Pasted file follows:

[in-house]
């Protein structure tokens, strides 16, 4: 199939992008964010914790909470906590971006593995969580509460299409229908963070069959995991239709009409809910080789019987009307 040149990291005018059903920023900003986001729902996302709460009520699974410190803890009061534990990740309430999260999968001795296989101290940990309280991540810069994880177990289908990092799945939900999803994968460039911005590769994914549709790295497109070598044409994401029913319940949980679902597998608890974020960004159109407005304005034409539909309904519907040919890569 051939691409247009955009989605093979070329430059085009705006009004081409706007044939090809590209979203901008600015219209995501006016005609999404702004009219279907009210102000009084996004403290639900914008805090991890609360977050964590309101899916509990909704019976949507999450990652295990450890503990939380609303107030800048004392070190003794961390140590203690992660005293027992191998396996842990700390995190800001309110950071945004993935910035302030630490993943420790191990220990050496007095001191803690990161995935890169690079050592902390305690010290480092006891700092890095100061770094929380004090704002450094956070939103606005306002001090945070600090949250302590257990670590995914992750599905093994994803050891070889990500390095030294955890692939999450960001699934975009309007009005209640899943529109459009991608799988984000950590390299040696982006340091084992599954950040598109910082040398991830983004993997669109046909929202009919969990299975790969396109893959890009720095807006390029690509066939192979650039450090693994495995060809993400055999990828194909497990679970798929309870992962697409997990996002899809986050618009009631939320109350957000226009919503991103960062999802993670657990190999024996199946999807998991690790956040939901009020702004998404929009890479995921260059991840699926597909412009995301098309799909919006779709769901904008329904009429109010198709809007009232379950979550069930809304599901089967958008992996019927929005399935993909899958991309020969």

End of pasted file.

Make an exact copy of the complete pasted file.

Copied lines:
[in-house]
């Protein structure tokens, strides 16, 4: 199939992008964010914790909470906590971006593995969580509460299409229908963070069959995991239709009409809910080789019987009307 040149990291005018059903920023900003986001729902996302709460009520699974410190803890009061534990990740309430999260999968001795296989101290940990309280991540810069994880177990289908990092799945939900999803994968460039911005590769994914549709790295497109070598044409994401029913319940949980679902597998608890974020960004159109407005304005034409539909309904519907040919890569 051939691409247009955009989605093979070329430059085009705006009004081409706007044939090809590209979203901008600015219209995501006016005609999404702004009219279907009210102000009084996004403290639900914008805090991890609360977050964590309101899916509990909704019976949507999450990652295990450890503990939380609303107030800048004392070190003794961390140590203690992660005293027992191998396996842990700390995190800001309110950071945004993935910035302030630490993943420790191990220990050496007095001191803690990161995935890169690079050592902390305690010290480092006891700092890095100061770094929380004090704002450094956070939103606005306002001090945070600090949250302590257990670590995914992750599905093994994803050891070889990500390095030294955890692939999450960001699934975009309007009005209640899943529109459009991608799988984000950590390299040696982006340091084992599954950040598109910082040398991830983004993997669109046909929202009919969990299975790969396109893959890009720095807006390029690509066939192979650039450090693994495995060809993400055999990828194909497990679970798929309870992962697409997990996002899809986050618009009631939320109350957000226009919503991103960062999802993670657990190999024996199946999807998991690790956040939901009020702004998404929009890479995921260059991840699926597909412009995301098309799909919006779709769901904008329904009429109010198709809007009232379950979550069930809304599901089967958008992996019927929005399935993909899958991309020969």